Maryland will remove bust of Supreme Court justice who said slaves weren't citizens

AP

Maryland will remove the 90-year-old bust of a racist Supreme Court justice from the grounds of the Frederick City Hall this weekend, officials said in a statement on Thursday.

The statue — a likeness of Supreme Court Chief Justice Roger Brooke Taney, who once declared that slaves were not citizens — is scheduled for removal at 9 a.m. on Saturday, March 18. 

Taney's bust outside City Hall in Frederick, Maryland  Rob Carr/AP

According to the statement, the bust will be restored before being relocated to a local cemetery, pending approval from the city's Historic Preservation Commission.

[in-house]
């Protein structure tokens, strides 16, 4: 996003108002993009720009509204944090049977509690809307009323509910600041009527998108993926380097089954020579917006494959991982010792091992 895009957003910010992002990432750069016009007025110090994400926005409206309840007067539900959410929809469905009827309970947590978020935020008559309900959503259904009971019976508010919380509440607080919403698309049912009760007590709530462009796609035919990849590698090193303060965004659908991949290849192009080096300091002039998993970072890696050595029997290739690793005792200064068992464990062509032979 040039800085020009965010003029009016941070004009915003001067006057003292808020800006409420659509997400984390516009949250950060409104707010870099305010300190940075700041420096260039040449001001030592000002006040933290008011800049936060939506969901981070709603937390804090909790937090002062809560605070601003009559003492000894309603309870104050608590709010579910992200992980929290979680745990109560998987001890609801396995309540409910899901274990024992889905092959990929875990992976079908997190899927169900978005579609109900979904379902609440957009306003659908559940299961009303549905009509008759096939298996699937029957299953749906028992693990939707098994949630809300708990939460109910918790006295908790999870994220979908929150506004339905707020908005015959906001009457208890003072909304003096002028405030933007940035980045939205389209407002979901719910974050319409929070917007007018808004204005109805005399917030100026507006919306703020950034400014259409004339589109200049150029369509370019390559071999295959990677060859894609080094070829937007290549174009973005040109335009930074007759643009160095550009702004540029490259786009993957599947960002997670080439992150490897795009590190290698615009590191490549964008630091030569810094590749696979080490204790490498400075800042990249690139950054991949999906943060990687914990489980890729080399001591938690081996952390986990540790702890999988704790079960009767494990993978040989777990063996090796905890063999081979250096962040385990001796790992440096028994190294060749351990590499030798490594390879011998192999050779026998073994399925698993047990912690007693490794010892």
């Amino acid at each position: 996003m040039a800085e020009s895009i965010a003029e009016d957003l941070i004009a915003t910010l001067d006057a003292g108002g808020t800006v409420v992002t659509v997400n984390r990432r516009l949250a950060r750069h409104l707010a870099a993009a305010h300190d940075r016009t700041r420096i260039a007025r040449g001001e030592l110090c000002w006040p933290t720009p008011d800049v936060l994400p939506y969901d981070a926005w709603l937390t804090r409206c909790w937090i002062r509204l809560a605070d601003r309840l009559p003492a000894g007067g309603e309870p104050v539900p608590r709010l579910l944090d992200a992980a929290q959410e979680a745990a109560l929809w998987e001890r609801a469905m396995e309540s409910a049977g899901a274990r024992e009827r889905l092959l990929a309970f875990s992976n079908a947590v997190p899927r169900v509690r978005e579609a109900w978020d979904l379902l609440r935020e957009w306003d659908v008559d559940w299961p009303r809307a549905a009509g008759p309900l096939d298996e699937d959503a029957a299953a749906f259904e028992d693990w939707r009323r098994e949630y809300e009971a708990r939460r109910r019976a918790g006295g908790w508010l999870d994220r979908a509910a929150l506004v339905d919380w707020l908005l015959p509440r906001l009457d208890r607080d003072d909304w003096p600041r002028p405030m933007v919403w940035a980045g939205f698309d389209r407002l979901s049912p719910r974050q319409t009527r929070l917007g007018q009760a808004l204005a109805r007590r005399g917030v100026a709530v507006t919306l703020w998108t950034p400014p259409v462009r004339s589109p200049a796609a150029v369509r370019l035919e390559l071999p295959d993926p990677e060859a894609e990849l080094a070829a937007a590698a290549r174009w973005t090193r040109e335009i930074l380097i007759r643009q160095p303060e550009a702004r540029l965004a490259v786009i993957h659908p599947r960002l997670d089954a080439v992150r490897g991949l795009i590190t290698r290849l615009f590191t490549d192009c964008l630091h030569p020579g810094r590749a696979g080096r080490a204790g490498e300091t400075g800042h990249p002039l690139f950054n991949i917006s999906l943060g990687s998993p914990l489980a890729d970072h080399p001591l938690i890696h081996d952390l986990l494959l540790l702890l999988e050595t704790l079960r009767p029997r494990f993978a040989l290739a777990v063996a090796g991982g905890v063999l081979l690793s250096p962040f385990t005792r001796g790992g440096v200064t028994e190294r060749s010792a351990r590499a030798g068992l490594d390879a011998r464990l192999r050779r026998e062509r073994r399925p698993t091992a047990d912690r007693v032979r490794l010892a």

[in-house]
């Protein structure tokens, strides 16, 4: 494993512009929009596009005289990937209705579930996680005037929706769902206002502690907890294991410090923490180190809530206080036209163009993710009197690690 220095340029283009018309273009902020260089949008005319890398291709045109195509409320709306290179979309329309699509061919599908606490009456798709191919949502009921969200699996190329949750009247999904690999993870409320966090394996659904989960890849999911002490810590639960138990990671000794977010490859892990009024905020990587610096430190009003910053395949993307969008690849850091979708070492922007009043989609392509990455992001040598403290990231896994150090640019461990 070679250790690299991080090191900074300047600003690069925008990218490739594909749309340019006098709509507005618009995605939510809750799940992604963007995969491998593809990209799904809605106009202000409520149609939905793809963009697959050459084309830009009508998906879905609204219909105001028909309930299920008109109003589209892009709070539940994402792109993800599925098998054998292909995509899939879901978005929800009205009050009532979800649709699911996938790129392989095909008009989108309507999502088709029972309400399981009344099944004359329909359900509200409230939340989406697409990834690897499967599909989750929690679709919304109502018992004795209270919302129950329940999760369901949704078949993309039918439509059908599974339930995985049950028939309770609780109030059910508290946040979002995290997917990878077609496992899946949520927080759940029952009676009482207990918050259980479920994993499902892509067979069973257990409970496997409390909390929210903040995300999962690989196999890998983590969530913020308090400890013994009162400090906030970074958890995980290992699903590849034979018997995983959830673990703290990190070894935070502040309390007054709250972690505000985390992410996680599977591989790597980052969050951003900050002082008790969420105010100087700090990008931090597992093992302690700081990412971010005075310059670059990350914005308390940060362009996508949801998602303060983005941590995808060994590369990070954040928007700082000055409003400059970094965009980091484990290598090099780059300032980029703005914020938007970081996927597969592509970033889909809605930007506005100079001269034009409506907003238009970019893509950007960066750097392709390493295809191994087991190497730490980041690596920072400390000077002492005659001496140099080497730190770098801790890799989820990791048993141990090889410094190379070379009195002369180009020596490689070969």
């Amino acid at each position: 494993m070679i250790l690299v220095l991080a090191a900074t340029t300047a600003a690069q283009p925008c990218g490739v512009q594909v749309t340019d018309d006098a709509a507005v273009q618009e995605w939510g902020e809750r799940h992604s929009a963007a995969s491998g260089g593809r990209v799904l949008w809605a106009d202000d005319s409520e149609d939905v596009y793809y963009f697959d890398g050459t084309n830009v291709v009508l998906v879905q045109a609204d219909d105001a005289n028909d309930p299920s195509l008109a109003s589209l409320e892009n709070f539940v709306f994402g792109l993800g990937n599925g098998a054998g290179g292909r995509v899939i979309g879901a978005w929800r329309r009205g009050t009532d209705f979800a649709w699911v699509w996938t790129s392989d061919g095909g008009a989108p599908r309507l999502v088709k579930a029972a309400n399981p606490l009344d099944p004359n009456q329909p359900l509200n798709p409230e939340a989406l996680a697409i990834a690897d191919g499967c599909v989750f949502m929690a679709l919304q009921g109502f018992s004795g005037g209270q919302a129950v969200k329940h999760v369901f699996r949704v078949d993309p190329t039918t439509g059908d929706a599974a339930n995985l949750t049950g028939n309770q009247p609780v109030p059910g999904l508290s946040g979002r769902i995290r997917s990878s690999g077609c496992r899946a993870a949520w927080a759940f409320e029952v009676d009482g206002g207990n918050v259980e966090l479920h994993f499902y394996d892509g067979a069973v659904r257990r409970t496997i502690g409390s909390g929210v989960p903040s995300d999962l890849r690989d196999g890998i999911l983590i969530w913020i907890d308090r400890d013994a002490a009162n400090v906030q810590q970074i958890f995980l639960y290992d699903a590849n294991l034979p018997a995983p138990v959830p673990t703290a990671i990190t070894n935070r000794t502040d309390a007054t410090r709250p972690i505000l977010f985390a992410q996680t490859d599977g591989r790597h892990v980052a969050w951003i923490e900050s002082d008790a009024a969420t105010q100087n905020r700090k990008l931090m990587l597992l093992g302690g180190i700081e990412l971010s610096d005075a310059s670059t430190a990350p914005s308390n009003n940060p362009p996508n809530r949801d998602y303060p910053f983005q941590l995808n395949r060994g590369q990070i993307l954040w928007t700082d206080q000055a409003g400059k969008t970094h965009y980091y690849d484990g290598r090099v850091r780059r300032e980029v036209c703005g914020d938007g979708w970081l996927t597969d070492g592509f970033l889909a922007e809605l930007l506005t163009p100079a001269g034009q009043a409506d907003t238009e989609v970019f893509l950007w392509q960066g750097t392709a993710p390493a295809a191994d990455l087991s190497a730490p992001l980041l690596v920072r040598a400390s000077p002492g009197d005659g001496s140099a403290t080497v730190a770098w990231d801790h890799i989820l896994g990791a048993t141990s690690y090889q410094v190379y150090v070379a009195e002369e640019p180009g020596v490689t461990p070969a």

In life, Taney was best known for his infamous ruling against Dred Scott, the slave who sued for his freedom in 1857. The ruling was later overturned, but not before moving the country toward the brink of the Civil War. 

According to Time, one vocal opponent of the statue's relocation was, curiously, one of Scott's own descendants — his great-great-granddaughter, Lynne Jackson. 

"I just feel that it's unfortunate and a missed opportunity," Jackson told Time on Thursday. "It would have been a reconciliation and a healing place. Unfortunately, that won't happen now there."

Mount Olivet Cemetery, the bust's planned destination, is "where the learning will have to happen" now, she said.